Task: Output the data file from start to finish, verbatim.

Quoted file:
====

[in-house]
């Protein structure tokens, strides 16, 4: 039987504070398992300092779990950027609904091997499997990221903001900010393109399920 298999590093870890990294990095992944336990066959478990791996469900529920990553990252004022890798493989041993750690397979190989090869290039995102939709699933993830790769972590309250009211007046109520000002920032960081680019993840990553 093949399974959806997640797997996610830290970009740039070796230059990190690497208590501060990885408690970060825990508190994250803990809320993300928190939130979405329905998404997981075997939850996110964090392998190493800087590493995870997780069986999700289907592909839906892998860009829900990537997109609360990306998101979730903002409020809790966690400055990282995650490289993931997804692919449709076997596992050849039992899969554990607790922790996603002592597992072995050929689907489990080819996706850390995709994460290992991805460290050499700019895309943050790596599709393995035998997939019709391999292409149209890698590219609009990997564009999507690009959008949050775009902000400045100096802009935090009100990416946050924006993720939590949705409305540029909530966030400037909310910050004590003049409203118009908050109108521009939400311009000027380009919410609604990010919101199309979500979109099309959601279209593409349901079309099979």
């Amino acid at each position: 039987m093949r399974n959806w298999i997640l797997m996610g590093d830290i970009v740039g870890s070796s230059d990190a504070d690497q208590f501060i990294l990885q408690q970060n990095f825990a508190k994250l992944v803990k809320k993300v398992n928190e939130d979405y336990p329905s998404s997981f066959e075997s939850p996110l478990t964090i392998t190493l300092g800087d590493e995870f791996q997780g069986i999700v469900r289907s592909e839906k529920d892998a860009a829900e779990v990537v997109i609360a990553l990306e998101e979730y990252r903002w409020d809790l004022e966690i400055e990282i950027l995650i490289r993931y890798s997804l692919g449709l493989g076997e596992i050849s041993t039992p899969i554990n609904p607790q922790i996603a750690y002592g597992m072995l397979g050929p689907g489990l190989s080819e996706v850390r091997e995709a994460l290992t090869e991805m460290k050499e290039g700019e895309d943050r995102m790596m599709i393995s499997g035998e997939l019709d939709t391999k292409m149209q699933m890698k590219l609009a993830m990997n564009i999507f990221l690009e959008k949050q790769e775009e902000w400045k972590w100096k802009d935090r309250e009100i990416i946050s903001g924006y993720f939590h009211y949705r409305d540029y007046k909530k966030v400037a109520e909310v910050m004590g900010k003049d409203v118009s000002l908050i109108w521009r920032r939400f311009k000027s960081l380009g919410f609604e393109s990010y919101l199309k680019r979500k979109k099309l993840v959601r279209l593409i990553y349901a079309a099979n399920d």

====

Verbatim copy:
[in-house]
């Protein structure tokens, strides 16, 4: 039987504070398992300092779990950027609904091997499997990221903001900010393109399920 298999590093870890990294990095992944336990066959478990791996469900529920990553990252004022890798493989041993750690397979190989090869290039995102939709699933993830790769972590309250009211007046109520000002920032960081680019993840990553 093949399974959806997640797997996610830290970009740039070796230059990190690497208590501060990885408690970060825990508190994250803990809320993300928190939130979405329905998404997981075997939850996110964090392998190493800087590493995870997780069986999700289907592909839906892998860009829900990537997109609360990306998101979730903002409020809790966690400055990282995650490289993931997804692919449709076997596992050849039992899969554990607790922790996603002592597992072995050929689907489990080819996706850390995709994460290992991805460290050499700019895309943050790596599709393995035998997939019709391999292409149209890698590219609009990997564009999507690009959008949050775009902000400045100096802009935090009100990416946050924006993720939590949705409305540029909530966030400037909310910050004590003049409203118009908050109108521009939400311009000027380009919410609604990010919101199309979500979109099309959601279209593409349901079309099979």
């Amino acid at each position: 039987m093949r399974n959806w298999i997640l797997m996610g590093d830290i970009v740039g870890s070796s230059d990190a504070d690497q208590f501060i990294l990885q408690q970060n990095f825990a508190k994250l992944v803990k809320k993300v398992n928190e939130d979405y336990p329905s998404s997981f066959e075997s939850p996110l478990t964090i392998t190493l300092g800087d590493e995870f791996q997780g069986i999700v469900r289907s592909e839906k529920d892998a860009a829900e779990v990537v997109i609360a990553l990306e998101e979730y990252r903002w409020d809790l004022e966690i400055e990282i950027l995650i490289r993931y890798s997804l692919g449709l493989g076997e596992i050849s041993t039992p899969i554990n609904p607790q922790i996603a750690y002592g597992m072995l397979g050929p689907g489990l190989s080819e996706v850390r091997e995709a994460l290992t090869e991805m460290k050499e290039g700019e895309d943050r995102m790596m599709i393995s499997g035998e997939l019709d939709t391999k292409m149209q699933m890698k590219l609009a993830m990997n564009i999507f990221l690009e959008k949050q790769e775009e902000w400045k972590w100096k802009d935090r309250e009100i990416i946050s903001g924006y993720f939590h009211y949705r409305d540029y007046k909530k966030v400037a109520e909310v910050m004590g900010k003049d409203v118009s000002l908050i109108w521009r920032r939400f311009k000027s960081l380009g919410f609604e393109s990010y919101l199309k680019r979500k979109k099309l993840v959601r279209l593409i990553y349901a079309a099979n399920d």